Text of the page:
We can learn what Jesus meant by studying how his disciples responded, which we find in John 16:30. When the disciples heard Jesus say, "I came forth from the Father", they understood Jesus to mean that his teaching was from God. Jesus' disciples said, "We know that you know all things, and have no need for anyone to question you; by THIS we believe that You came from God."

The disciples understood Jesus' statement that he "came forth from the Father" differently from orthodoxy. The disciples understood that Jesus was speaking of his knowledge and wisdom. The disciples did not confuse his words to mean that Jesus preexisted in heaven, or that he had come down from heaven and took up habitation in Mary's womb as an embryo, and was later born. How do we know this? Because Jesus confirmed that the disciples had interpreted the meaning of "coming from God" correctly, for Jesus responded positively to their confession of faith, saying, "You believe at last!" In other words, the disciples finally got something right for once.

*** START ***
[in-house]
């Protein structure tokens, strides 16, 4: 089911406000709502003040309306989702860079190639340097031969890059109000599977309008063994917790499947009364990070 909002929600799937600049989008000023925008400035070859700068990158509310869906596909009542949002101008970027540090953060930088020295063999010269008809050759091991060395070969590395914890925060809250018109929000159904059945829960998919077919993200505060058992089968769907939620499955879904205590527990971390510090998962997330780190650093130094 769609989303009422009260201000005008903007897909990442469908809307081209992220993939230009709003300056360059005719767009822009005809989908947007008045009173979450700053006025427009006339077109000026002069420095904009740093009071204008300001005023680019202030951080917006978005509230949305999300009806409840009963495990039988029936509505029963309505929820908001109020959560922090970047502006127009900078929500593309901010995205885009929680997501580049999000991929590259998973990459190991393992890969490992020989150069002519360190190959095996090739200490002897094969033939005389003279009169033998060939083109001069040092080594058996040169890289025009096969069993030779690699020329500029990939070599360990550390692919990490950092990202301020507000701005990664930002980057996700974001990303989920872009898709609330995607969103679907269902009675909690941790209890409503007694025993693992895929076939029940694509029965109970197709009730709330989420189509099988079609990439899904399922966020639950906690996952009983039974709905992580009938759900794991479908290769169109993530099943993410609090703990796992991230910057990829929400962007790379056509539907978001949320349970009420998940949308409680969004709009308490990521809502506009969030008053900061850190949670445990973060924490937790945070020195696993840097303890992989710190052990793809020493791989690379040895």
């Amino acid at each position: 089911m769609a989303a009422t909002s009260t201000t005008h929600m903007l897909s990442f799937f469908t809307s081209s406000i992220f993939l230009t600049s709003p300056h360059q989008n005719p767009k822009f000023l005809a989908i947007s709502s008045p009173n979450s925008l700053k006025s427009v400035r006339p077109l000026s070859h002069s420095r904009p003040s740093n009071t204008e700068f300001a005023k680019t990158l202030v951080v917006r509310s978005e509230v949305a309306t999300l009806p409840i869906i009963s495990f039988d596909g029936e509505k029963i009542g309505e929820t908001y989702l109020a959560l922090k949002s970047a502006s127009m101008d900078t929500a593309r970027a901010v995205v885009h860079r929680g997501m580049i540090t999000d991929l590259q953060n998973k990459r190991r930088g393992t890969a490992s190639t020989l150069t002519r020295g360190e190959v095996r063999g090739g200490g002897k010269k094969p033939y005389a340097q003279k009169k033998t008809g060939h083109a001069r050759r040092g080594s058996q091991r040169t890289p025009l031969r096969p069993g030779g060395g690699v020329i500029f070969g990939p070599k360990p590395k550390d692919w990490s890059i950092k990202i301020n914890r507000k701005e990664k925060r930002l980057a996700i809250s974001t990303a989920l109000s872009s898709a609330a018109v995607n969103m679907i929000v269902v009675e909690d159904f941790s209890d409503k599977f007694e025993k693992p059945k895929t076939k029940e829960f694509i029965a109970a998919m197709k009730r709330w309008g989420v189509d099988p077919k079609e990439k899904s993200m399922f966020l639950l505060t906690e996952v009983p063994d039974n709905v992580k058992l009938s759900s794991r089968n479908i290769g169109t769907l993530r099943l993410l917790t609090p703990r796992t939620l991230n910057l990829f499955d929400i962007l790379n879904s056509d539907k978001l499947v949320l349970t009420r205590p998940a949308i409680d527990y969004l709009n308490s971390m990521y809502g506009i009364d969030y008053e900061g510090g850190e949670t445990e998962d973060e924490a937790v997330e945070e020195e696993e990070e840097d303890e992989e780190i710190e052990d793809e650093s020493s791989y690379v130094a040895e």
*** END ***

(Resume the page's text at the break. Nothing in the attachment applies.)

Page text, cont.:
The disciples believed rightly that Jesus' "coming from heaven" was nothing more than a reference to Jesus, that he "knew all things," and that Jesus did not need to have anyone tell him anything. In short, "coming forth from God" is shorthand for "being taught by God."

We find this figure of speech also repeated in John 6.  In John 6:42 the Jews ask, "Is not this Jesus, the son of Joseph, whose father and mother we know? how is it then that he saith, I came down from heaven?" The Jews stumbled over Jesus' words, for they took Jesus statement literally. In trying to explain what he meant, Jesus chose to quote from the Old Testament:

"It is written in the prophets, 'And they shall all be taught of God.' (John 6:45)

"Being taught of God" therefore is the equivalent of "coming forth from God," according to Jesus. The latter is a figure of speech, and not to be taken literally. If we continue to read further in John 6, we will see that Jesus often speaks figuratively.

In John 6, Jesus compares himself to the manna from heaven. John 6:51 says, "I am the living bread which came down from heaven." Here Jesus is speaking figuratively -- not literally -- for he compares himself to the heavenly bread (manna) which sustained the Israelites in the wilderness for forty years. Jesus then goes on to say that we must eat his flesh and drink his blood. Do Protestants take Jesus' words here literally? No, they do not. So why do they take Jesus literally when he says "I came down from heaven"?